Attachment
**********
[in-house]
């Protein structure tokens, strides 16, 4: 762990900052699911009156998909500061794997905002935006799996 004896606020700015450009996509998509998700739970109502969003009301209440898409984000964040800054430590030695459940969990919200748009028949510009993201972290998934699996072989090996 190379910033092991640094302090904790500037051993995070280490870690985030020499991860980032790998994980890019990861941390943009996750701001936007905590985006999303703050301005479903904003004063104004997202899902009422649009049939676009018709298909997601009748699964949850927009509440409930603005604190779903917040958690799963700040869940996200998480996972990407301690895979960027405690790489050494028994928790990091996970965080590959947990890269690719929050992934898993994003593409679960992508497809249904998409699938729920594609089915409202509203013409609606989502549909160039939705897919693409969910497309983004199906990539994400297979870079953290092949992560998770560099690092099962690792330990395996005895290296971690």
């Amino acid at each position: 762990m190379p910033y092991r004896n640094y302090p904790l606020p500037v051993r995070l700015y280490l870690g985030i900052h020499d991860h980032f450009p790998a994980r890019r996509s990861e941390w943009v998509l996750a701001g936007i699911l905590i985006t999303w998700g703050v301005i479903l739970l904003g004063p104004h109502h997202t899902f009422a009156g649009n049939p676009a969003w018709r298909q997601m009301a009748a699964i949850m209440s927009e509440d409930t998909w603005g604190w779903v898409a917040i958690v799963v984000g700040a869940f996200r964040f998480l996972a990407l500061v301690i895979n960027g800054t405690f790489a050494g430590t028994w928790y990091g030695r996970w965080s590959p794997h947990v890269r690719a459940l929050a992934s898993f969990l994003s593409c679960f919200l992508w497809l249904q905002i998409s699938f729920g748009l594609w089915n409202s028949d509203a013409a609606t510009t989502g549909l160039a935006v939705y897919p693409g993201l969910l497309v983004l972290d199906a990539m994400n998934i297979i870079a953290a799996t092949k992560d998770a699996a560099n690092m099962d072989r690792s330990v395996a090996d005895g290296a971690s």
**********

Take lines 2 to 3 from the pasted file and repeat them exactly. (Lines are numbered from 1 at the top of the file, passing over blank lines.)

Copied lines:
């Protein structure tokens, strides 16, 4: 762990900052699911009156998909500061794997905002935006799996 004896606020700015450009996509998509998700739970109502969003009301209440898409984000964040800054430590030695459940969990919200748009028949510009993201972290998934699996072989090996 190379910033092991640094302090904790500037051993995070280490870690985030020499991860980032790998994980890019990861941390943009996750701001936007905590985006999303703050301005479903904003004063104004997202899902009422649009049939676009018709298909997601009748699964949850927009509440409930603005604190779903917040958690799963700040869940996200998480996972990407301690895979960027405690790489050494028994928790990091996970965080590959947990890269690719929050992934898993994003593409679960992508497809249904998409699938729920594609089915409202509203013409609606989502549909160039939705897919693409969910497309983004199906990539994400297979870079953290092949992560998770560099690092099962690792330990395996005895290296971690």
């Amino acid at each position: 762990m190379p910033y092991r004896n640094y302090p904790l606020p500037v051993r995070l700015y280490l870690g985030i900052h020499d991860h980032f450009p790998a994980r890019r996509s990861e941390w943009v998509l996750a701001g936007i699911l905590i985006t999303w998700g703050v301005i479903l739970l904003g004063p104004h109502h997202t899902f009422a009156g649009n049939p676009a969003w018709r298909q997601m009301a009748a699964i949850m209440s927009e509440d409930t998909w603005g604190w779903v898409a917040i958690v799963v984000g700040a869940f996200r964040f998480l996972a990407l500061v301690i895979n960027g800054t405690f790489a050494g430590t028994w928790y990091g030695r996970w965080s590959p794997h947990v890269r690719a459940l929050a992934s898993f969990l994003s593409c679960f919200l992508w497809l249904q905002i998409s699938f729920g748009l594609w089915n409202s028949d509203a013409a609606t510009t989502g549909l160039a935006v939705y897919p693409g993201l969910l497309v983004l972290d199906a990539m994400n998934i297979i870079a953290a799996t092949k992560d998770a699996a560099n690092m099962d072989r690792s330990v395996a090996d005895g290296a971690s």